This is the 1st in a series of interviews of individuals and teams who have created what I would consider killer innovations. In this episode, I recorded an interview with David Cochran, the original Product Manager of the HP35 calculator. Per the entry in Wikipedia:
The HP-35 was Hewlett-Packard‘s first pocket calculator and the world’s first scientific pocket calculator (a calculator with trigonometric and exponential functions). Like some of HP’s desktop calculators it used reverse Polish notation. Introduced at US$395, the HP-35 was available from 1972 to 1975.
Market studies at the time had shown no market for pocket sized calculators. In about 1970, HP co-founder Bill Hewlett challenged his co-workers to create a “shirt-pocket sized HP-9100“. Thus, the first ~12 HP-35 portable calculators were made as a “hack” by and for other engineers at HP. It is rumored that the development engineer got carried away and implemented a full suite of scientific functions to satisfy requests from his co-workers. When these prototypes proved popular, HP decided to turn the HP-35 into a commercial product. The HP-35 was the first calculator with a full suite of trigonometric and transcendental functions.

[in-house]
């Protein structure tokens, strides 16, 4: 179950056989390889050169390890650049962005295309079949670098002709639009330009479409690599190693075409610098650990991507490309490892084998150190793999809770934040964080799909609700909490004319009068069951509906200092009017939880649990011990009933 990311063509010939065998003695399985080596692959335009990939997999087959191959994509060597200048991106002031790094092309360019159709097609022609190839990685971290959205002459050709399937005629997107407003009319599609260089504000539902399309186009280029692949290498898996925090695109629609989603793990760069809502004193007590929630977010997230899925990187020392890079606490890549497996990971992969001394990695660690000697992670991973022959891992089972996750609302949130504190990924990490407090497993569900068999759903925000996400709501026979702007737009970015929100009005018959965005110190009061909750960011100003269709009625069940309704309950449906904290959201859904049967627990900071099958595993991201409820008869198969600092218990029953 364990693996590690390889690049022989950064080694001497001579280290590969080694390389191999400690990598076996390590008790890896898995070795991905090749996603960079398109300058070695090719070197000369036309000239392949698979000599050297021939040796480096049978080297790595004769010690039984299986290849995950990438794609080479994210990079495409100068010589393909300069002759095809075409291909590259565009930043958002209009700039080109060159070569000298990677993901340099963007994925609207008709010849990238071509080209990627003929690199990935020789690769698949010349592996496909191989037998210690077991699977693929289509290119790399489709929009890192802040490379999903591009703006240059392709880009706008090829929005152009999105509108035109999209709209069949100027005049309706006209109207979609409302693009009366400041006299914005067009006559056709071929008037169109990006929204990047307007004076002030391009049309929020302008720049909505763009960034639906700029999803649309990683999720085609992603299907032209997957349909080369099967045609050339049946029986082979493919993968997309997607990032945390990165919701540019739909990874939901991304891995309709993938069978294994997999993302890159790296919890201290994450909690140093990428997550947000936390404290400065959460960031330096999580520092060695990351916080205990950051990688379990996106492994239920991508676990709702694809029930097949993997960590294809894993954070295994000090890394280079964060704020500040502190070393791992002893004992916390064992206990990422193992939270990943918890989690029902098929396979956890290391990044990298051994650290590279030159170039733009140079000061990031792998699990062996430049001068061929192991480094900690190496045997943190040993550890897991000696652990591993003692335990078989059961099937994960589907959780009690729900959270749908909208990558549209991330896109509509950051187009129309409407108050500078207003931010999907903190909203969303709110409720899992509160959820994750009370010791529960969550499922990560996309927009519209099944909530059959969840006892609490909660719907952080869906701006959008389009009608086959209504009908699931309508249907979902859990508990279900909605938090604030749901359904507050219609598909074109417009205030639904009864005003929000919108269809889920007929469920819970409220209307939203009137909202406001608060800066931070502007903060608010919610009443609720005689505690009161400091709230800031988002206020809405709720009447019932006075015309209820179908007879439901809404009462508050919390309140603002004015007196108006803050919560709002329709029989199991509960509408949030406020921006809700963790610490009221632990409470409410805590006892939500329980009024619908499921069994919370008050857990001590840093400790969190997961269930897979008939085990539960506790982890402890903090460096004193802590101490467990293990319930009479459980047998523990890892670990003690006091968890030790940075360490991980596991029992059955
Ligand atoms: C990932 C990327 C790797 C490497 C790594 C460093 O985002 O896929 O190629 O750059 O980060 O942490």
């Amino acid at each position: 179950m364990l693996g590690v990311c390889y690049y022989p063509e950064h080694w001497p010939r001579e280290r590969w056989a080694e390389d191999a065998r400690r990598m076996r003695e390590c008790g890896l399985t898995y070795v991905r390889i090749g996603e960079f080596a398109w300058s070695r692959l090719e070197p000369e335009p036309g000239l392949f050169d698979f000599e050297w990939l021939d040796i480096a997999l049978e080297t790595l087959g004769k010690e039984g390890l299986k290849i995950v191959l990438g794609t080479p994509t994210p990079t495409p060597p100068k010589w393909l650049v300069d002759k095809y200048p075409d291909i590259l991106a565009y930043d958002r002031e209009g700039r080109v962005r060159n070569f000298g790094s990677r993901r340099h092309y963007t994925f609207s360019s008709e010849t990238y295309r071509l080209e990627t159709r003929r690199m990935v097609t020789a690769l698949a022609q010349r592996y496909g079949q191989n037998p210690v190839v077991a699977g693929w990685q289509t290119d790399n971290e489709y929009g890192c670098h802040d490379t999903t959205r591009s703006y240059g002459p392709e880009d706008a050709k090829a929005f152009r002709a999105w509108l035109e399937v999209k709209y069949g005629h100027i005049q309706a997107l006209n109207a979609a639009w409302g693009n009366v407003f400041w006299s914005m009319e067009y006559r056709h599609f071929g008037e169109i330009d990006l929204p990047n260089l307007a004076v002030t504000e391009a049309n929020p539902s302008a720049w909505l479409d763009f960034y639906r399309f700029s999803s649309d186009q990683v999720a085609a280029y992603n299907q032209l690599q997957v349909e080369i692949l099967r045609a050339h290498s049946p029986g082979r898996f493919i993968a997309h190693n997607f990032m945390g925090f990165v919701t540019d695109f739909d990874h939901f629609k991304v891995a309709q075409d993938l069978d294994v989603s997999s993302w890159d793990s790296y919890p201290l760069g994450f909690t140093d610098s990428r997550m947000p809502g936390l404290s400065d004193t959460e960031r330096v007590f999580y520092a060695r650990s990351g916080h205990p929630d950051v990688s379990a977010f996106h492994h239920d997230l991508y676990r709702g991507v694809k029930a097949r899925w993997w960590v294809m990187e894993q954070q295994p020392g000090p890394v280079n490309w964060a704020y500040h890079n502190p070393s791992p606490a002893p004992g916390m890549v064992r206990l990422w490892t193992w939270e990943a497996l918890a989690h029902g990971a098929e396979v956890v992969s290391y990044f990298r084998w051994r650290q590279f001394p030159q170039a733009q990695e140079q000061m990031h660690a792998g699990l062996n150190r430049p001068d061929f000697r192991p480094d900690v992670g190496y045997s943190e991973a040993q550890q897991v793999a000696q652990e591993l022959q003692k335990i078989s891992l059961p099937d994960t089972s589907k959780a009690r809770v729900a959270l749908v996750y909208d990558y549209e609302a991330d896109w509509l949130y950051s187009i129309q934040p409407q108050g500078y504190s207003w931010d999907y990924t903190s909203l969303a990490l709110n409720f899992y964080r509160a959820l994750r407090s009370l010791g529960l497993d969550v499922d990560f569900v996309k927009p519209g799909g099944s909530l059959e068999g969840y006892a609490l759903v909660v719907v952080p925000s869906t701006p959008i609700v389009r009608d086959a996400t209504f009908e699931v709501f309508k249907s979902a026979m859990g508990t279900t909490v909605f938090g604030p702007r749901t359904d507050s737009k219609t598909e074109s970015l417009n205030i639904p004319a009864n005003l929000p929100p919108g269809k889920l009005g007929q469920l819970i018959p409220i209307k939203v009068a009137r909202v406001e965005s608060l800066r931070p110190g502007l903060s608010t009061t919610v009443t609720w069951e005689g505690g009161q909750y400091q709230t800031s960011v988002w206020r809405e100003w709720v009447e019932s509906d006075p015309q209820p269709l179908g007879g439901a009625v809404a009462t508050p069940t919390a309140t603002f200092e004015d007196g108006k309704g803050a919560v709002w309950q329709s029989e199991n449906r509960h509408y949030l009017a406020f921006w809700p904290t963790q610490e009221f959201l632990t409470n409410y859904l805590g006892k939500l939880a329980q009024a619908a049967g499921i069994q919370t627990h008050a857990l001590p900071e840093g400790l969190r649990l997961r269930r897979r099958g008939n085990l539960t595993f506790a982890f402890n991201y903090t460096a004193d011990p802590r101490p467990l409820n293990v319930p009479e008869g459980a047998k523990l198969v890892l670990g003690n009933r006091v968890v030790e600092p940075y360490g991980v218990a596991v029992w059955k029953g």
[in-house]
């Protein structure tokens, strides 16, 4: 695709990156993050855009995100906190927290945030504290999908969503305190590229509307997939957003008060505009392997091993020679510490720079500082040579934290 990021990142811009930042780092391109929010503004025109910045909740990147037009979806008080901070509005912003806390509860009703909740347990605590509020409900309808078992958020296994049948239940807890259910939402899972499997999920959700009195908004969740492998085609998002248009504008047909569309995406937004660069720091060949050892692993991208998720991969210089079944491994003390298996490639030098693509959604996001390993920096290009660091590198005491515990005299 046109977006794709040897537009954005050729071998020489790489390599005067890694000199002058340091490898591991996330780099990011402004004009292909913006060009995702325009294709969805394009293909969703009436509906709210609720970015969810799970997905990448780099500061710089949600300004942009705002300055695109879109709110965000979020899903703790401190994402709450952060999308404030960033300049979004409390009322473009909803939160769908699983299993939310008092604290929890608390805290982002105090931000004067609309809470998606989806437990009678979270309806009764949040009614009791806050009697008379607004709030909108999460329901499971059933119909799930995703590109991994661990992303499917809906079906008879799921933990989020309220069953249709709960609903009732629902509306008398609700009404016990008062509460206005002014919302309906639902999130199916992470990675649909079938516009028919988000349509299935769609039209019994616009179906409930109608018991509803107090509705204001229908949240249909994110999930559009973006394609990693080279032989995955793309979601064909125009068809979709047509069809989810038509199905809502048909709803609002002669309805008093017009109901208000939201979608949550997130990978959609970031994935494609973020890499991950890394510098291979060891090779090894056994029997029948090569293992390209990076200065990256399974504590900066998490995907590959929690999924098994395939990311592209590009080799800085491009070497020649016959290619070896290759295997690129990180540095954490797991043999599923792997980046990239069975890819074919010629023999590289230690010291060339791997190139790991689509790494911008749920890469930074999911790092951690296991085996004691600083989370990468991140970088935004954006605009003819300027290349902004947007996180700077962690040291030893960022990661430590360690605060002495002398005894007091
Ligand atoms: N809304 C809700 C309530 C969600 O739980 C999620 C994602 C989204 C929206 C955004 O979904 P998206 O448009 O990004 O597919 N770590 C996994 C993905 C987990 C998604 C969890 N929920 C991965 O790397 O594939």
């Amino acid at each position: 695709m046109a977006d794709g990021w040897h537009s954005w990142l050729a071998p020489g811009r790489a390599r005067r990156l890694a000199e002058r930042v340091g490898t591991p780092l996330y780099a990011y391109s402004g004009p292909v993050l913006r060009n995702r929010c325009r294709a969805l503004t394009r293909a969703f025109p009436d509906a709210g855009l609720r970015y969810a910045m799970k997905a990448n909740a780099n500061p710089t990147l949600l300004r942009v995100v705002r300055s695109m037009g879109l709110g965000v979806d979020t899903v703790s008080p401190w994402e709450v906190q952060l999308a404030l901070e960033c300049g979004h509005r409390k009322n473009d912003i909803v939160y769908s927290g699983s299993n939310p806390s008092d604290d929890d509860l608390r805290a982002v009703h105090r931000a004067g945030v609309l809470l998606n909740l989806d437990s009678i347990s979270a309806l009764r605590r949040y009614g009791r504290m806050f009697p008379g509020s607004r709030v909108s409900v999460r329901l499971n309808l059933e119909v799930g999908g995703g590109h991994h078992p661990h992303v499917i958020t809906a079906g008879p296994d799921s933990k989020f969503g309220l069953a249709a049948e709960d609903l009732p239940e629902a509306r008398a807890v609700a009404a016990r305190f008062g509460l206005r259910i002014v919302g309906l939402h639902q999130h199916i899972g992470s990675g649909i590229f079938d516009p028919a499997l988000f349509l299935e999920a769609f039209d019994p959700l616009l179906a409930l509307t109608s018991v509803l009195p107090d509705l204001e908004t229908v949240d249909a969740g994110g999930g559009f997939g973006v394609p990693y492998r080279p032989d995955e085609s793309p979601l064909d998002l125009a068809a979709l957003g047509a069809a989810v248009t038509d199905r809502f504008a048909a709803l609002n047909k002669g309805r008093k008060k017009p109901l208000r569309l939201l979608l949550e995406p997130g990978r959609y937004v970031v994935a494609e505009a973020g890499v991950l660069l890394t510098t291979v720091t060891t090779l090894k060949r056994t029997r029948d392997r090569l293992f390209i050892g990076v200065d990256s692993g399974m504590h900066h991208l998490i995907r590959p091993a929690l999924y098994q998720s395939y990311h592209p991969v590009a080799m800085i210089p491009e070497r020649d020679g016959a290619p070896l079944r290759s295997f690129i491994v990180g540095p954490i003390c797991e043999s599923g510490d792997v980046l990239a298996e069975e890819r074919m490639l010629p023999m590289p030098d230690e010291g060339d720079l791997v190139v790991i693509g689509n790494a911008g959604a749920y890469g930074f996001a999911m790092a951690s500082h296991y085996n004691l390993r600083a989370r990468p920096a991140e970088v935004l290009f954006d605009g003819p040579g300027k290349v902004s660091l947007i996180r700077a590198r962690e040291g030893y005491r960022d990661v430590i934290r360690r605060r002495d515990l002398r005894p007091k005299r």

In the first months, orders were exceeding HP’s expectations as to the entire market size, which was 10,000 units per year. Before the HP-35, the only practical portable devices for performing trigonometric and exponential functions were slide rules. Existing pocket calculators at the time were only four-function, i.e., they could only do addition, subtraction, multiplication, and division.
In this interview, David not only shares the history and how of creating the HP35, but also shares stories about Bill Hewlett, David Packard and others including Steve Wazniak.
You can download the podcast here.